Author Archives: Lorie Palmer

About Lorie Palmer

Lorie Palmer Russell grew up in Custer, Washington, on the Canadian border, but Idaho was always a big part of her life, as her mother graduated from Sandpoint High School in 1953 and her dad from Kellogg High in 1954. Lorie obtained a BA in English literature from Northwest Nazarene University in Nampa and for decades has worked as community editor for the Idaho County Free Press in Grangeville. She and her husband have three grown daughters, two grandchildren, and one spoiled chiweenie named Crockett.

A Horsehair Potter

When I first heard the term “horsehair pottery,” I had a vision in my head of ceramic pieces wrapped in long strands of chestnut-colored horsehair, a bit like swathing pieces of thin rawhide around a vase. But the actual process turned out to be nothing like I expected, and the result like nothing I had ever seen.

I had heard about Jean Anglen of Cottonwood from a friend who said she made “beautiful horsehair pottery pieces.” I was skeptical. The idea of hair-wrapped ceramics didn’t really float my boat. But as a reporter for our local newspaper, I figured it didn’t really matter what I thought. Visiting with Jean might provide a nice feature story at some point, so I called and traveled the seventeen miles to the home she shares with husband Eldon. Continue reading

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Still Dancing

I grew up in a non-dancing family. Our church didn’t allow it back then, and after I moved to Grangeville, I was a little afraid to sign up my oldest daughter, Avery, for dance class.

Probably only a few non-dancers would know the strange reaction I had upon entering a dance class for the first time. It was like walking into a hall where my hearing was muted and even my vision of the students was blurry.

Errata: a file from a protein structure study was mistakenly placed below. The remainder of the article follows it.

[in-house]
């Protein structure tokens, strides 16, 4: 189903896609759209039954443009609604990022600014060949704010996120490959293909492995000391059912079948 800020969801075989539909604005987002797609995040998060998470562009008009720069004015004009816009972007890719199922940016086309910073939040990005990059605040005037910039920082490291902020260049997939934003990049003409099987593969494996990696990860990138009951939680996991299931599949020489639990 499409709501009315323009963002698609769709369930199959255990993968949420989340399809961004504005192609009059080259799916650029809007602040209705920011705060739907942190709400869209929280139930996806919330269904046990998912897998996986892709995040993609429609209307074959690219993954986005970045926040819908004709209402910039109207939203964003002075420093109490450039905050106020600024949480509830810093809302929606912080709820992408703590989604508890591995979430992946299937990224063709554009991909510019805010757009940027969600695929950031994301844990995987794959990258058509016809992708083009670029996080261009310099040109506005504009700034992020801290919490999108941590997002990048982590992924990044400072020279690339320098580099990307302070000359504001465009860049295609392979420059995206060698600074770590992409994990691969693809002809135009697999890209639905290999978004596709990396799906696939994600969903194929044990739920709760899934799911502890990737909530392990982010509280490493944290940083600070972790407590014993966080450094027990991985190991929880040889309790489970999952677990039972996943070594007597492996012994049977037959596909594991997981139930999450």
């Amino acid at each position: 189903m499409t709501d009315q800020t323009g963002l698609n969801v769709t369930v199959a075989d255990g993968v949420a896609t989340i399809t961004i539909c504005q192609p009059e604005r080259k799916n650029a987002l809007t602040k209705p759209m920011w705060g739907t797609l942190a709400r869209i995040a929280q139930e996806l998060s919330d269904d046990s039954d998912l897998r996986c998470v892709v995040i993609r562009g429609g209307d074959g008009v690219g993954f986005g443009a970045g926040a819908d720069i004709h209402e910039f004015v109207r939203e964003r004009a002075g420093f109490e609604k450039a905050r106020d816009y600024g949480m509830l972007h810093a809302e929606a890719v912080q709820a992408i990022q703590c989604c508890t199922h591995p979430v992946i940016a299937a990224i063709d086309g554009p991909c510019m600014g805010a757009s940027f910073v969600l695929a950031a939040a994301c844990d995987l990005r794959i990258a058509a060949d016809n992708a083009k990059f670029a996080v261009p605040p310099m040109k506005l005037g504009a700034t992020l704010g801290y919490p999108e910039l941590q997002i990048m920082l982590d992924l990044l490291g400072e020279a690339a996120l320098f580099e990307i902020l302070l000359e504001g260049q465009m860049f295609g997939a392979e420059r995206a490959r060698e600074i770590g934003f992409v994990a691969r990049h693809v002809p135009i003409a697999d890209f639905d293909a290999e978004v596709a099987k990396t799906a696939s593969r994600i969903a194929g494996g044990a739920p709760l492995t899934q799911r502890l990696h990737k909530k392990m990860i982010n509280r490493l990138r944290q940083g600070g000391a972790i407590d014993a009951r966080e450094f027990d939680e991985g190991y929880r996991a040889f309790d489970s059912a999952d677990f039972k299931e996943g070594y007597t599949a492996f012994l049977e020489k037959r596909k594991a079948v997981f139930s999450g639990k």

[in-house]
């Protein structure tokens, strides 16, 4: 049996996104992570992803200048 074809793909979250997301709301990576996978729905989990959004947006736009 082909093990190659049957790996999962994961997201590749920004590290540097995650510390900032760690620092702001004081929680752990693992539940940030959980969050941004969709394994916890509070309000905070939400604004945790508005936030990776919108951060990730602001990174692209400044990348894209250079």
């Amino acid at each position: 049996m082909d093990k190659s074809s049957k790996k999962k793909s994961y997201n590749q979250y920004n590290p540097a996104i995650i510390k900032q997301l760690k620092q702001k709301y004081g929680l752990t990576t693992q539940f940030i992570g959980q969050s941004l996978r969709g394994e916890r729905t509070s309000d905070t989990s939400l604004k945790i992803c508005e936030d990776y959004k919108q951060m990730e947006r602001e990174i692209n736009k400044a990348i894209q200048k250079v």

By the time my daughter Hailey was old enough to take dance, I felt more familiar with the experience. Now a high school freshman, Hailey began dancing in preschool, which was the first time I met Shirley Wilson Sears. Right away, I knew she meant business. Continue reading

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Mountain Man

On a Tuesday last September, I got a call from Eldene Wasem in Grangeville. She thought I might be interested in writing a story on a man whom her nephew, Monty Spears of Harpster, had discovered setting up camp near their family cabins at McComas Meadows east of Grangeville in the Nez Perce National Forest.

Working as a reporter at the Idaho County Free Press for going on twenty years, I listen when Eldene calls. In her eighties, she is an active go-getter who knows the history of Idaho County like, well, the back of her hand.

Although I couldn’t make it up the mountain the day she called, I got hold of Monty, who, along with his wife, Brenda, owns an RV park, store, and bar at Harpster, which is thirteen miles northeast of Grangeville. I made arrangements to meet him at the store the next day. It was a rainy morning when I piled in with Monty and he drove me eight miles up the mountain outside Harpster to the old Adams Camp area of McComas Meadows. Monty knows the place well, his parents having met at Adams Camp. Years later, he and Brenda were married there. Continue reading

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